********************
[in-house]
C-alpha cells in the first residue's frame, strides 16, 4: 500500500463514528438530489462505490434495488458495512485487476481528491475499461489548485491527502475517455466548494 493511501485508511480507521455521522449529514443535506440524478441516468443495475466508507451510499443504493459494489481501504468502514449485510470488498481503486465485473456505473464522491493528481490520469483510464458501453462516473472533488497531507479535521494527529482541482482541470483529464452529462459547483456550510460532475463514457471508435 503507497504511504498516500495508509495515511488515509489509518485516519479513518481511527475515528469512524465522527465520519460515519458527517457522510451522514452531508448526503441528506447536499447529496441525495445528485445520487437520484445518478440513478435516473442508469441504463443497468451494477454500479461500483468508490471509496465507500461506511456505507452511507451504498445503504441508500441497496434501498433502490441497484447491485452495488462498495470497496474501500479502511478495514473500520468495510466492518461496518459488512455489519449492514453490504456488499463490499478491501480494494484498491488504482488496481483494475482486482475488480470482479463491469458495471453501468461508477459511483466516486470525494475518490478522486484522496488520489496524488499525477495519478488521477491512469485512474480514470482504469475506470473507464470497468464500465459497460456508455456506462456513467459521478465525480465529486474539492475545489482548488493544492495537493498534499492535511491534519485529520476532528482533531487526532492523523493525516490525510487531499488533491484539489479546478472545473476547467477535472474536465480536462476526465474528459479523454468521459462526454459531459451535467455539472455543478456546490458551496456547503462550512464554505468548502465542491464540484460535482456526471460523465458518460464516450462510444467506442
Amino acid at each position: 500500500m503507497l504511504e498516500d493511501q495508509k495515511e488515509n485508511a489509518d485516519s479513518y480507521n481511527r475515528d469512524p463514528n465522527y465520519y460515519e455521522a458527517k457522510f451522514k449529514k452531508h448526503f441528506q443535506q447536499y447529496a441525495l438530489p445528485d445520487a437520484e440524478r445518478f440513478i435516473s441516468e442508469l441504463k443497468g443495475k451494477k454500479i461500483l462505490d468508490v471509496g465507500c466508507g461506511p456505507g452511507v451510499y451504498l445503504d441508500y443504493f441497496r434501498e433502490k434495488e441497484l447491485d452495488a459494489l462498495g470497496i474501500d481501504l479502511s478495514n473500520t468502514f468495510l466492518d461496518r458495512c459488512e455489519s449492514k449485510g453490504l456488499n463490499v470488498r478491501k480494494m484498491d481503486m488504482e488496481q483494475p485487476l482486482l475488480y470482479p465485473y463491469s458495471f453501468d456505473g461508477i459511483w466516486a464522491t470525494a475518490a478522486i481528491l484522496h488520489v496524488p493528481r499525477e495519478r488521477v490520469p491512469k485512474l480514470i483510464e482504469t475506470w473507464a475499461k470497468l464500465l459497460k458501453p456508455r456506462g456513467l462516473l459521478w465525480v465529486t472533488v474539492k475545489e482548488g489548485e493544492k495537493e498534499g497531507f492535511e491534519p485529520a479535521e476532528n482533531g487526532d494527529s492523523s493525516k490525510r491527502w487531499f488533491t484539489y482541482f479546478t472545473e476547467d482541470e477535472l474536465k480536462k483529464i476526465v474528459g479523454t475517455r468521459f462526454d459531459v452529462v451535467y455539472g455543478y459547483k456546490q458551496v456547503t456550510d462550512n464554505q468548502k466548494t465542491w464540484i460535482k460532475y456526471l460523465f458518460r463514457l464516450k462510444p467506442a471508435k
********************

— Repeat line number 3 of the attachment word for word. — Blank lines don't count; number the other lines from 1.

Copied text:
Amino acid at each position: 500500500m503507497l504511504e498516500d493511501q495508509k495515511e488515509n485508511a489509518d485516519s479513518y480507521n481511527r475515528d469512524p463514528n465522527y465520519y460515519e455521522a458527517k457522510f451522514k449529514k452531508h448526503f441528506q443535506q447536499y447529496a441525495l438530489p445528485d445520487a437520484e440524478r445518478f440513478i435516473s441516468e442508469l441504463k443497468g443495475k451494477k454500479i461500483l462505490d468508490v471509496g465507500c466508507g461506511p456505507g452511507v451510499y451504498l445503504d441508500y443504493f441497496r434501498e433502490k434495488e441497484l447491485d452495488a459494489l462498495g470497496i474501500d481501504l479502511s478495514n473500520t468502514f468495510l466492518d461496518r458495512c459488512e455489519s449492514k449485510g453490504l456488499n463490499v470488498r478491501k480494494m484498491d481503486m488504482e488496481q483494475p485487476l482486482l475488480y470482479p465485473y463491469s458495471f453501468d456505473g461508477i459511483w466516486a464522491t470525494a475518490a478522486i481528491l484522496h488520489v496524488p493528481r499525477e495519478r488521477v490520469p491512469k485512474l480514470i483510464e482504469t475506470w473507464a475499461k470497468l464500465l459497460k458501453p456508455r456506462g456513467l462516473l459521478w465525480v465529486t472533488v474539492k475545489e482548488g489548485e493544492k495537493e498534499g497531507f492535511e491534519p485529520a479535521e476532528n482533531g487526532d494527529s492523523s493525516k490525510r491527502w487531499f488533491t484539489y482541482f479546478t472545473e476547467d482541470e477535472l474536465k480536462k483529464i476526465v474528459g479523454t475517455r468521459f462526454d459531459v452529462v451535467y455539472g455543478y459547483k456546490q458551496v456547503t456550510d462550512n464554505q468548502k466548494t465542491w464540484i460535482k460532475y456526471l460523465f458518460r463514457l464516450k462510444p467506442a471508435k